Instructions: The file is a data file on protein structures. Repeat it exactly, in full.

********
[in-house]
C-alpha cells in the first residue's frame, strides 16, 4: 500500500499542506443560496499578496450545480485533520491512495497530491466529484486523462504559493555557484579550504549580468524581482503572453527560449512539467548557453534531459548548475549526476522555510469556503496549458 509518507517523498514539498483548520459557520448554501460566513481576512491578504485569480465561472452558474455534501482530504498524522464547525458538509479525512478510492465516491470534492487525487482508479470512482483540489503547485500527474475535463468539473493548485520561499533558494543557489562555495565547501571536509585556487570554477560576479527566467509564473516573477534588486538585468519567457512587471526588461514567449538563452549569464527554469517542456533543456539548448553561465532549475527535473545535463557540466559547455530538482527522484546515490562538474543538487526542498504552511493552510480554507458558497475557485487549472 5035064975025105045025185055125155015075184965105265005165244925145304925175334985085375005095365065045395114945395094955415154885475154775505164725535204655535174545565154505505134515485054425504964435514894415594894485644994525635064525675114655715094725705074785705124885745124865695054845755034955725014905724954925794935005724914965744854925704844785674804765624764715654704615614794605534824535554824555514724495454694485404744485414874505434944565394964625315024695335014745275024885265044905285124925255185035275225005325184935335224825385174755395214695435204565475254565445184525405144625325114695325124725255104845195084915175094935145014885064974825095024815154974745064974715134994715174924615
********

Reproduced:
[in-house]
C-alpha cells in the first residue's frame, strides 16, 4: 500500500499542506443560496499578496450545480485533520491512495497530491466529484486523462504559493555557484579550504549580468524581482503572453527560449512539467548557453534531459548548475549526476522555510469556503496549458 509518507517523498514539498483548520459557520448554501460566513481576512491578504485569480465561472452558474455534501482530504498524522464547525458538509479525512478510492465516491470534492487525487482508479470512482483540489503547485500527474475535463468539473493548485520561499533558494543557489562555495565547501571536509585556487570554477560576479527566467509564473516573477534588486538585468519567457512587471526588461514567449538563452549569464527554469517542456533543456539548448553561465532549475527535473545535463557540466559547455530538482527522484546515490562538474543538487526542498504552511493552510480554507458558497475557485487549472 5035064975025105045025185055125155015075184965105265005165244925145304925175334985085375005095365065045395114945395094955415154885475154775505164725535204655535174545565154505505134515485054425504964435514894415594894485644994525635064525675114655715094725705074785705124885745124865695054845755034955725014905724954925794935005724914965744854925704844785674804765624764715654704615614794605534824535554824555514724495454694485404744485414874505434944565394964625315024695335014745275024885265044905285124925255185035275225005325184935335224825385174755395214695435204565475254565445184525405144625325114695325124725255104845195084915175094935145014885064974825095024815154974745064974715134994715174924615